My Novels

Thursday, December 08, 2005

Gray day...

No snow. Darn!

But it's a gray, windy, rainy day and I can enjoy being indoors. Still have housework to get done, then I can hopefully settle down to some writing. I'm working steadily on flash-fiction projects, planning to post a few of those ultra-short stories when I have a few finished.

Here's an article (excerpt) I came across this morning, which reeks of wretched excess:

Taste for Space Is Spawning Mansions Fit for a Commoner
Hot Housing Market Opens Doors to Mini-Taj Mahals

By Stephanie McCrummen
Washington Post Staff Writer
Sunday, November 20, 2005; A01

In the two years since they moved into their voluminous 8,000-square-footer on the edge of Virginia's suburbs, the Bennett family has not once used their formal dining room, where the table is eternally set for eight with crystal, an empty tea set and two unlighted candles.

Not even guests use the palmy, bamboo morning room beyond it; and the museum-like space Bonnie Bennett calls the Oriental Room -- all black lacquer and inlaid pearl, fur, satin and swirling mahogany -- is also gloriously superfluous.

"It's kind of stupid, because we never sit in here," said Bennett, 32, who bought the largest house she could for the investment.

But she carried around a crumpled photo of the furniture for eight years, and now that she has space for it, she admires it as others might a work of art.

"It's just me ," she said.

To drive out into suburbia these days is to survey a landscape of plenty, a place where relatively average people such as Bonnie Bennett, a loan officer, and her husband, a computer salesman, are living ever larger with three-car garages and media rooms, solaria and conservatories.


For Donna Sproles, who lives about a mile away in Green Gables, the quest for more meant not only more house, but also more land.

She and her husband have their 6,000 square feet on 10 acres, which, in her view, provides a little more freedom and independence.

"What I love about this is it's so big that we can go into different areas of the house and have private time, if you will," she said, sitting in the family room of her $800,000 home with her two sons. "If Jonathan wants to play, he's in his area. If Justin wants to go online, he's in his room and he can do that. If someone wants to come in here and watch TV, that's their space," and if she and her husband want to watch TV, they have their own private sitting room, far enough away that the two do not interfere.

She grew up poor in West Virginia, with an outhouse and no running water at times, and made a decision early on that she would never live like that again.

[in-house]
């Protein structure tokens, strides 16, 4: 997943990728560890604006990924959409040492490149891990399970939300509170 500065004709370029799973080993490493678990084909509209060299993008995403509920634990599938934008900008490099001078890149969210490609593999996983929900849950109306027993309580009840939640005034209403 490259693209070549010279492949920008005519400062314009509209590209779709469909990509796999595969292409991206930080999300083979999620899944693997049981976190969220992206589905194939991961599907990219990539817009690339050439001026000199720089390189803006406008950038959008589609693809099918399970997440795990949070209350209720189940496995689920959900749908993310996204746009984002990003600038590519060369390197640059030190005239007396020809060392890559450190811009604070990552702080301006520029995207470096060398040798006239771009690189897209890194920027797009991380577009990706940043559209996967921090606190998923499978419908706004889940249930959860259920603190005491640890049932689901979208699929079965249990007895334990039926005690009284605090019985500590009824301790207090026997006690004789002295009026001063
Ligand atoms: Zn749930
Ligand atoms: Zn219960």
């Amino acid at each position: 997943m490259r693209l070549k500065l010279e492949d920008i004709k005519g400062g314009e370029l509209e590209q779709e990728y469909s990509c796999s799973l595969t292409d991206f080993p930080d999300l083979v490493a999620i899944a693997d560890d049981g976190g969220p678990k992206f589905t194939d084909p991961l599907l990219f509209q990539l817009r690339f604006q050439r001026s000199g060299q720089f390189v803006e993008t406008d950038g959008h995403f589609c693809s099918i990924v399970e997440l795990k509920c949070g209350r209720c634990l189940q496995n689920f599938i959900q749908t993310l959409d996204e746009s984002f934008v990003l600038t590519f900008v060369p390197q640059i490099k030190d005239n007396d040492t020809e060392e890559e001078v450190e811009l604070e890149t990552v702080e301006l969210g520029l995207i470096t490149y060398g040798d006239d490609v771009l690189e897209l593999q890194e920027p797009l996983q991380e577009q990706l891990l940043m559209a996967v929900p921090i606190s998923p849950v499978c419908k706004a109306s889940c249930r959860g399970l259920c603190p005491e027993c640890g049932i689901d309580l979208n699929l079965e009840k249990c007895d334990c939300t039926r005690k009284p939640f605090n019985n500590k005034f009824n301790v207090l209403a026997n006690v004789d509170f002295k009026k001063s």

"I wanted to become an executive of some sort," said Sproles, who did became a successful computer salesperson. "I wanted to have a cell phone and all that came with it. My vision was to have a big house, drive a big car. . . . I don't know where I got it from -- probably TV. I guess that's where I got it. Maybe 'Dallas.' "


You can read the entire article by clicking on the title. Goodness, those MacMansions make our little humble farmhouse seem like a trivial place to live. I have never quite understood WHY anyone would want to live in a HUGE, NEW house (no personality like old houses), which requires exorbitant energy bills, upkeep, you-name-it. Property for space, I think is reasonable; but why have an ostentatious house in a suburban area? Methinks it could be for social status -- or, oh yeah, the influence/brainwashing of TV. Remodeling and/or restoring old houses that have stood for years and years, sharing the history of such a home, that I can understand though.

I found a photo from my old digital camera I thought I'd post. I took this several years ago when I was documenting all the old cotton gins/mills still standing in this county. I plan to do a series of these eventually, a "photo essay." But this photo was somewhat unique:

Yep, that's me taking the photo -- seen in the rearview mirror! A bit different.

Stayed up a bit late last night watching a romantic movie, the remake of Sweet November. I had seen the original waaay back in the 60s, I believe, and was curious about this remake. Charlize Theron is fantastic, as ever, but Keanu Reeves seemed to be out of his element (action yarns). Anyway, I'm a sucker for a tear-jerker romance, and had sniffles near the end. Guess that's a compliment to the movie.


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